Note: GitHub Desktop only supports commit signing if your Git client is configured to sign commits by default.
To configure your Git client to sign commits by default for a local repository, in Git versions 2.0.0 and above, run
git config commit.gpgsign true. To sign all commits by default in any local repository on your computer, run
git config --global commit.gpgsign true.
To store your GPG key passphrase so you don't have to enter it every time you sign a commit, we recommend using the following tools:
- For Mac users, the GPG Suite allows you to store your GPG key passphrase in the Mac OS Keychain.
- For Windows users, the Gpg4win integrates with other Windows tools.
You can also manually configure gpg-agent to save your GPG key passphrase, but this doesn't integrate with Mac OS Keychain like ssh-agent and requires more setup.
If you have multiple keys or are attempting to sign commits or tags with a key that doesn't match your committer identity, you should tell Git about your signing key.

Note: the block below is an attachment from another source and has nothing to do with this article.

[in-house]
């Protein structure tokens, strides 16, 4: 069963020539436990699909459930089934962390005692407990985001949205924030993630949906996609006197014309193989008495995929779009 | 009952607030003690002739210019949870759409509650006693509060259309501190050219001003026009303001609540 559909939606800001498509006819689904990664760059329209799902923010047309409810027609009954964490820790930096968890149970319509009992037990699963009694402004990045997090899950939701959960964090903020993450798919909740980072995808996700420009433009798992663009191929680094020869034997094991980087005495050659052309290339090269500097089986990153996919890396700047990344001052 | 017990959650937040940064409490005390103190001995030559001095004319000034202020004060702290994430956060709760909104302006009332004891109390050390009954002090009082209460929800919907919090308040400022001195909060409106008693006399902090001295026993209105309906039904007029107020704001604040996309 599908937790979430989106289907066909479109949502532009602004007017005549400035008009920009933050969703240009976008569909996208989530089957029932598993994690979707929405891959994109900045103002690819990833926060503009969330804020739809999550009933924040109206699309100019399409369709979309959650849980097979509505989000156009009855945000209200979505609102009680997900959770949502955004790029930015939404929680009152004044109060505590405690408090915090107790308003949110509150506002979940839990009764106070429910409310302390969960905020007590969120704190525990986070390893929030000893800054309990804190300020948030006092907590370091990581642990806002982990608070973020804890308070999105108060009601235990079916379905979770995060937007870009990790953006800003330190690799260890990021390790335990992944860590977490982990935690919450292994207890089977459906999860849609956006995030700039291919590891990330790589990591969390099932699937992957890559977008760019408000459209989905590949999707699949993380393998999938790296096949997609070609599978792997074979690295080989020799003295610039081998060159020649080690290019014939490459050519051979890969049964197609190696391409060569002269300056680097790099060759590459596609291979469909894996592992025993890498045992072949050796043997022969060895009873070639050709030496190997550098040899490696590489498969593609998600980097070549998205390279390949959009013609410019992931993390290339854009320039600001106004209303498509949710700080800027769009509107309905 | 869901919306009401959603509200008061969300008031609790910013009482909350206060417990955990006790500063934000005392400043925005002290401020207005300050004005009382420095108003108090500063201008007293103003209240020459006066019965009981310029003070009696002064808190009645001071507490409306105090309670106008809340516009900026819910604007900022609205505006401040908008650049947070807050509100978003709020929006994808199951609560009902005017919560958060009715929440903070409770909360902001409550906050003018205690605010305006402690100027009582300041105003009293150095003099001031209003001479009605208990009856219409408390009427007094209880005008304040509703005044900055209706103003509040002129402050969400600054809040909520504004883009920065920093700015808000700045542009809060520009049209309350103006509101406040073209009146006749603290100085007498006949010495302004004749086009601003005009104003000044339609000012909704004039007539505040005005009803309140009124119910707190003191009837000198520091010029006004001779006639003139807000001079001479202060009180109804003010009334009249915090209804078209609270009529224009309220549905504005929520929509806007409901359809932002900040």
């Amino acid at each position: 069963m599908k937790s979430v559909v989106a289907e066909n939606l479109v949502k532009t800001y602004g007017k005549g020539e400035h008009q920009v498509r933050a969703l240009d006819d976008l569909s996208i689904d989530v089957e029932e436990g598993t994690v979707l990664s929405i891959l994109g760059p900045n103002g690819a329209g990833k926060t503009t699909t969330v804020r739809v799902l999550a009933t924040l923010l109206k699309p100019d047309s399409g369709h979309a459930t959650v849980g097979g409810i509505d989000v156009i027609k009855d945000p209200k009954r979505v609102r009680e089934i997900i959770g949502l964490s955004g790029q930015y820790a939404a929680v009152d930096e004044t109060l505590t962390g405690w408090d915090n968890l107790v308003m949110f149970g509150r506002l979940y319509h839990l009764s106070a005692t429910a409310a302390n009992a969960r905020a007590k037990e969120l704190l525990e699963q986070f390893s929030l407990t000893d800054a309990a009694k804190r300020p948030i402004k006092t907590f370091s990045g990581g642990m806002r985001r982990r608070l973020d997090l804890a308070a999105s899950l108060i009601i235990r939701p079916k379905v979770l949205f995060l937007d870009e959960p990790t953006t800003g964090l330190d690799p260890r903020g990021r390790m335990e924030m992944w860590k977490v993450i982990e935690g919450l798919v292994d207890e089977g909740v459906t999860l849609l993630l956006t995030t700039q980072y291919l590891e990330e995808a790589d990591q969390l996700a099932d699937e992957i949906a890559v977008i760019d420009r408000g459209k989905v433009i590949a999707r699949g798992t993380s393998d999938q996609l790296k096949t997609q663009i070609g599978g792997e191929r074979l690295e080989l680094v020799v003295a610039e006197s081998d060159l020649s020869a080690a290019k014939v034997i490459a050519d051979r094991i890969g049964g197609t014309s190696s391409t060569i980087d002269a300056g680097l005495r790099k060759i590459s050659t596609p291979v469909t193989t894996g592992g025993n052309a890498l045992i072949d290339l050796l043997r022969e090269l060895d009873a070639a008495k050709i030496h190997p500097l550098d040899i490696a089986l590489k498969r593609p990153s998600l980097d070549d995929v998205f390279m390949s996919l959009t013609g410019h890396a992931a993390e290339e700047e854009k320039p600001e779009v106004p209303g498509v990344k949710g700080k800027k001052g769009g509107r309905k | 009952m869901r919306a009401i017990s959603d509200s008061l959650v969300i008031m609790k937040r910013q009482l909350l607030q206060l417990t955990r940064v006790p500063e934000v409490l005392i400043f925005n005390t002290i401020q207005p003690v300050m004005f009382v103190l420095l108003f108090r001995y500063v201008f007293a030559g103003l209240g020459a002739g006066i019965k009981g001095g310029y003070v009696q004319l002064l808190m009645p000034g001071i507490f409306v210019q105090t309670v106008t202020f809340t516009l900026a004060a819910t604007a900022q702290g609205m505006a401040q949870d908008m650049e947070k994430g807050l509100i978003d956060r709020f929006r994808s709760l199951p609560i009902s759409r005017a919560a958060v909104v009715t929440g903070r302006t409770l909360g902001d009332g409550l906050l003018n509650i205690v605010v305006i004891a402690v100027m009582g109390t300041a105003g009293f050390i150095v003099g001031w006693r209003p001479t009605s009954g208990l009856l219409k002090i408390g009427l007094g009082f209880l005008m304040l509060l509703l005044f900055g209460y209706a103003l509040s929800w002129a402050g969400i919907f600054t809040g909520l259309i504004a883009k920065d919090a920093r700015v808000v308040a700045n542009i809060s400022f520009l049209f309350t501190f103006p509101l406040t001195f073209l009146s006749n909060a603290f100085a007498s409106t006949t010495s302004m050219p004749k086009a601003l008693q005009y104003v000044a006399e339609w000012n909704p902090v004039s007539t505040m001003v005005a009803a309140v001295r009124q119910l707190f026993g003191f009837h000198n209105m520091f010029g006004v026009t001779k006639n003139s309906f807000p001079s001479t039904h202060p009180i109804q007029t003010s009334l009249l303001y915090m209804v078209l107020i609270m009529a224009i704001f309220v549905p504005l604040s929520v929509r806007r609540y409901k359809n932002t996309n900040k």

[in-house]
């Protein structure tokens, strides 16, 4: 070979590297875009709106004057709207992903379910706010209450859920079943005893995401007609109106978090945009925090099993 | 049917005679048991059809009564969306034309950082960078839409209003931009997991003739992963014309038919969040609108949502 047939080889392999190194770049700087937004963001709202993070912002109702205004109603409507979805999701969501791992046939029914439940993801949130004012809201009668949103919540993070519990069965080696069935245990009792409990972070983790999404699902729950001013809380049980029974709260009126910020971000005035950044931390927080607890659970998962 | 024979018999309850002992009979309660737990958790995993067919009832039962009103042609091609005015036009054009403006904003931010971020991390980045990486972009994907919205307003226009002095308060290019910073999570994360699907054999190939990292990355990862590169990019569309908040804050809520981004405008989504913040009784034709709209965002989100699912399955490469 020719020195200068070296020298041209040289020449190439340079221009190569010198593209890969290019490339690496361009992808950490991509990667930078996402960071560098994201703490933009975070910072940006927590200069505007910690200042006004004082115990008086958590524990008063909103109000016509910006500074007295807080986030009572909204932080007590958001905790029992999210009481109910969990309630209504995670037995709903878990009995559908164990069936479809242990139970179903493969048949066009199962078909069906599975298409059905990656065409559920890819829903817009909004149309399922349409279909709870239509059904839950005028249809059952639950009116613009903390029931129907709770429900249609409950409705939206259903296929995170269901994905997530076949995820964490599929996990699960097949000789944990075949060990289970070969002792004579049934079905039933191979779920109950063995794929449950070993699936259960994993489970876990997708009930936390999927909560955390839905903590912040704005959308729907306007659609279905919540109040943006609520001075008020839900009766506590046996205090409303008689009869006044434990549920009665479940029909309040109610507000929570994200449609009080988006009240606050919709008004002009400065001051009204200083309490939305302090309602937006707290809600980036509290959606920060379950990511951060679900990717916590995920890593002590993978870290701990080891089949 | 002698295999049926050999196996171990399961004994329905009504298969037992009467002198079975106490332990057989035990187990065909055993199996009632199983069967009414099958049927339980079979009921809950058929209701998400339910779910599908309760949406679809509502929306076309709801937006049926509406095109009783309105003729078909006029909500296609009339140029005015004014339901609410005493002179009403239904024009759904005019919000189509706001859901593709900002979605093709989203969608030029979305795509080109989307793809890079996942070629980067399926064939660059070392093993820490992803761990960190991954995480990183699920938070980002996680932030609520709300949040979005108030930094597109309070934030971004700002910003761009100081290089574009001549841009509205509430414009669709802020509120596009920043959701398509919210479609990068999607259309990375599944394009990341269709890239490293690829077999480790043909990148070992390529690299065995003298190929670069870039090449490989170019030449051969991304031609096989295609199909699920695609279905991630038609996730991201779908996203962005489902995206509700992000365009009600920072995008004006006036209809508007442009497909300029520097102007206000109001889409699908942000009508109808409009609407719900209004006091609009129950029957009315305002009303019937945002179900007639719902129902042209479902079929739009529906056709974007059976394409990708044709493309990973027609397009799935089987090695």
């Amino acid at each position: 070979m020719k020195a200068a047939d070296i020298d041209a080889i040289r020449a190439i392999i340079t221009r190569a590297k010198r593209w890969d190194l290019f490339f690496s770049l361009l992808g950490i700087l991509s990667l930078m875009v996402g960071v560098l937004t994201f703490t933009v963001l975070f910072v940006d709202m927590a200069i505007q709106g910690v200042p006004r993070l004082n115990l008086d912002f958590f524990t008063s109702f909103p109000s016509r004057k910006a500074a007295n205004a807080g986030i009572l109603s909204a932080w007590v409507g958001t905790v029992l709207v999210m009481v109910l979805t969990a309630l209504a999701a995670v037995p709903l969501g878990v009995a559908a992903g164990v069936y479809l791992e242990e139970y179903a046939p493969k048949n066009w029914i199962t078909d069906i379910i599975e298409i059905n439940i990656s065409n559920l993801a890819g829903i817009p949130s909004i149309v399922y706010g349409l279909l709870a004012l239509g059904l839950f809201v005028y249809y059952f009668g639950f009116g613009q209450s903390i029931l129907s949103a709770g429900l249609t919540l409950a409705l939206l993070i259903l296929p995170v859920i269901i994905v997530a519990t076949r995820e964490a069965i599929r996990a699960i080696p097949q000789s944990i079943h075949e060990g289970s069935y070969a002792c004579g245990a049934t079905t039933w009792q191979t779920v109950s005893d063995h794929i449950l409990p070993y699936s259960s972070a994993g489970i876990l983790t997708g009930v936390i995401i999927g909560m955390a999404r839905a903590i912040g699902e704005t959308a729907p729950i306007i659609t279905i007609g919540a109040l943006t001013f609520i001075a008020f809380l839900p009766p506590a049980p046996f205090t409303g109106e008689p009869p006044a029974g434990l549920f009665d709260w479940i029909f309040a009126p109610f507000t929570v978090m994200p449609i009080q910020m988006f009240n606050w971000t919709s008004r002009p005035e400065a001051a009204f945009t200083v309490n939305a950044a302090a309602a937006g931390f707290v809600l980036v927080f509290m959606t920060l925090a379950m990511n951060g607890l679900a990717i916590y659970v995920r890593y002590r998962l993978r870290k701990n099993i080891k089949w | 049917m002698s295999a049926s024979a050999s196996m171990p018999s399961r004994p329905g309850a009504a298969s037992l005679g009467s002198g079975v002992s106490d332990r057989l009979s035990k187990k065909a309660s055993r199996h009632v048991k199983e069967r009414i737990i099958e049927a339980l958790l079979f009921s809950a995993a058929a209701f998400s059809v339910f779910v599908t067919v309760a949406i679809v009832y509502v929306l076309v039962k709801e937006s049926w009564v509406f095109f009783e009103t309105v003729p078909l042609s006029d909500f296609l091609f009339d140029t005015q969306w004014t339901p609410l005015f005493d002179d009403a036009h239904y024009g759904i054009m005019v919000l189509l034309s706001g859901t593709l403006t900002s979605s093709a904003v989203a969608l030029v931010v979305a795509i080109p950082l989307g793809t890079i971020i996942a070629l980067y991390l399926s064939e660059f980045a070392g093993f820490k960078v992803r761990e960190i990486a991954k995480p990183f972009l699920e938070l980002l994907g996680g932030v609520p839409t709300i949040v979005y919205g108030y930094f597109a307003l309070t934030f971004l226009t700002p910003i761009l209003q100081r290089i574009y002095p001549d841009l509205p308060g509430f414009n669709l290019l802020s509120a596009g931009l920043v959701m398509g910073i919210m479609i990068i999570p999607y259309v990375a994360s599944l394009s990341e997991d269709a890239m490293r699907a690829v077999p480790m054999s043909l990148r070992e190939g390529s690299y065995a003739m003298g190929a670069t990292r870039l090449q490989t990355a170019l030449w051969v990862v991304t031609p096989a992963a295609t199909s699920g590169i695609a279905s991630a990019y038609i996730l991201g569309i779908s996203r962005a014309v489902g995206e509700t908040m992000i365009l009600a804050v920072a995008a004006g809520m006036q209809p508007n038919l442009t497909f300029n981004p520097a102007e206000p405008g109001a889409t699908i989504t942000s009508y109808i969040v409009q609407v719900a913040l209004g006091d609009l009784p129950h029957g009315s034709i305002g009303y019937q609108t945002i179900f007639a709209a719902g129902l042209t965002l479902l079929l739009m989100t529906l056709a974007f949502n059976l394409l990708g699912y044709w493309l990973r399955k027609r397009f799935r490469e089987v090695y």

- When committing changes in your local branch, add the -S flag to the git commit command:
$ git commit -S -m "your commit message" # Creates a signed commit
- If you're using GPG, after you create your commit, provide the passphrase you set up when you generated your GPG key.
- When you've finished creating commits locally, push them to your remote repository on GitHub Enterprise Server:
$ git push # Pushes your local commits to the remote repository
- On GitHub Enterprise Server, navigate to your pull request.
- On the pull request, click Commits.
- To view more detailed information about the verified signature, click Verified.